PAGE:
CEO and cofounder Daniel Ek also hinted at a price increase during the call, but cited the ongoing global pandemic as a reason why that might not happen in the immediate future.
The streaming giant lost the equivalent of 68 cents a share on sales of $2.31 billion in the most recent quarter. Analysts expected it to lose 61 cents a share on sales of $2.36 billion; in the same quarter last year, its Spotify earnings were 40 cents a share on sales of $1.93 billion.
However, it reported a gain of 6 million subscribers, from 138 million in the second quarter and 130 million in the first, and 320 million total monthly active users, up 29% year over year. Ek pointed out that its advertising revenue came in better than expected, returning to growth after a significant dip in the second quarter. The company also launched in Russia and 12 surrounding territories.
According to its guidance, Spotify expects to lose $84 million on sales of $2.46 billion in the fourth quarter.
Ek mentioned the possible price increase while discussing growth potential. “If engagement and/or our listener value per hour is high, it gives us the ability to selectively increase our price. Here’s how I think about it. While our primary focus remains user growth, based on our maturity in certain markets and the increasing value we provide to our subscribers — including enhanced content — we’ve seen engagement and more specifically value per hour grow substantially over the past few years,” he said.
“initial results indicate that in markets where we’ve tested increased prices, our users believe that Spotify remains an exceptional value and they have shown a willingness to pay more for our service. So as a result, you will see us further expand price increases, especially in places where we’re well-positioned against the competition and our value per hour is high.”
He noted, “I would, however, throw in one big caveat, we will continue to tread carefully in these COVID times to ensure we don’t get ahead of the market.
Ek pointed to the company’s areas of growth during the report, saying that it has paid out more than €1 billion to rights holders in every quarter in 2020, “and I’m proud to say that we’re on track to pay out another €1 billion-plus in Q4.”
He also said that podcasts increased over 20% and music releases are up 13% over the prior quarter. “We saw a strong positive reaction when Michelle Obama’s and Joe Rogan’s podcasts launched during the quarter, and we’re seeing great success with our Originals and Exclusives, which now account for 19% of all podcast listening on the platform.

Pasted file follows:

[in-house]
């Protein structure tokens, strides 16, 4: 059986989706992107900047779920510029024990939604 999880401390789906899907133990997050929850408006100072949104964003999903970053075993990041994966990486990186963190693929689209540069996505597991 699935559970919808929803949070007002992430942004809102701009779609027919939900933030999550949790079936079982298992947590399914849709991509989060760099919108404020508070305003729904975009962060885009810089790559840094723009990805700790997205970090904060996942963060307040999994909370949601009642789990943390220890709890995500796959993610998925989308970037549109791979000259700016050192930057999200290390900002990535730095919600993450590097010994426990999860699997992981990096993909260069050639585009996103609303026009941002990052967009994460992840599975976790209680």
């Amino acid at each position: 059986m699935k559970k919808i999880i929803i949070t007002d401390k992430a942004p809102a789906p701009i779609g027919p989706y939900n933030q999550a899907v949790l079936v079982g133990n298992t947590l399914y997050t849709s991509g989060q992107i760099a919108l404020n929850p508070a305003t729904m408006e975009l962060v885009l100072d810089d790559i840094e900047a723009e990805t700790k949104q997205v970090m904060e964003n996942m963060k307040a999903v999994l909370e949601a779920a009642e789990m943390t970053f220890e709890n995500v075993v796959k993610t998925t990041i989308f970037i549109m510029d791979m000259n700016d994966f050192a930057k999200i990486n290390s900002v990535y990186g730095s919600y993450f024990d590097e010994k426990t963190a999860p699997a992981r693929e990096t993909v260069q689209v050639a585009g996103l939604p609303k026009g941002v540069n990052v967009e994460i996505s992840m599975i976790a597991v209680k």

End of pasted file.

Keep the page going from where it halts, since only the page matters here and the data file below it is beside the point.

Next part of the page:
“The size of our total catalog increased significantly, and our advertising business returned to growth,” he continued. “We also beat expectations in our newest markets where we are seeing growth continue to accelerate. This affirms our belief that there is significant pent up demand for Spotify around the world — even in places where our service has yet to launch. These results illustrate the power of our business despite COVID and other related challenges across the globe.”
He repeatedly used a flywheel (a heavy wheel for opposing and moderating by its inertia any fluctuation of speed in the machinery with which it revolves, per Merriam Webster) as a metaphor. “We know that when we reach more listeners, we’re able to attract more creators to our platform. So with more reach, comes more content and with more content, especially content unique to Spotify, there comes more opportunities to monetize. That interplay is super important because it is the foundation of our flywheel. And that flywheel is continuing to accelerate faster with every new user and creator that comes on our platform.
“Bottom line,” he concluded, “as I look at the increase specifically in reach that we are seeing this quarter, it gives me confidence in our ability to monetize that growth. So to fuel the flywheel, you will see us continue to invest in enhancing our user experience, furthering market expansion, and developing and acquiring unique content from both new and established creators.”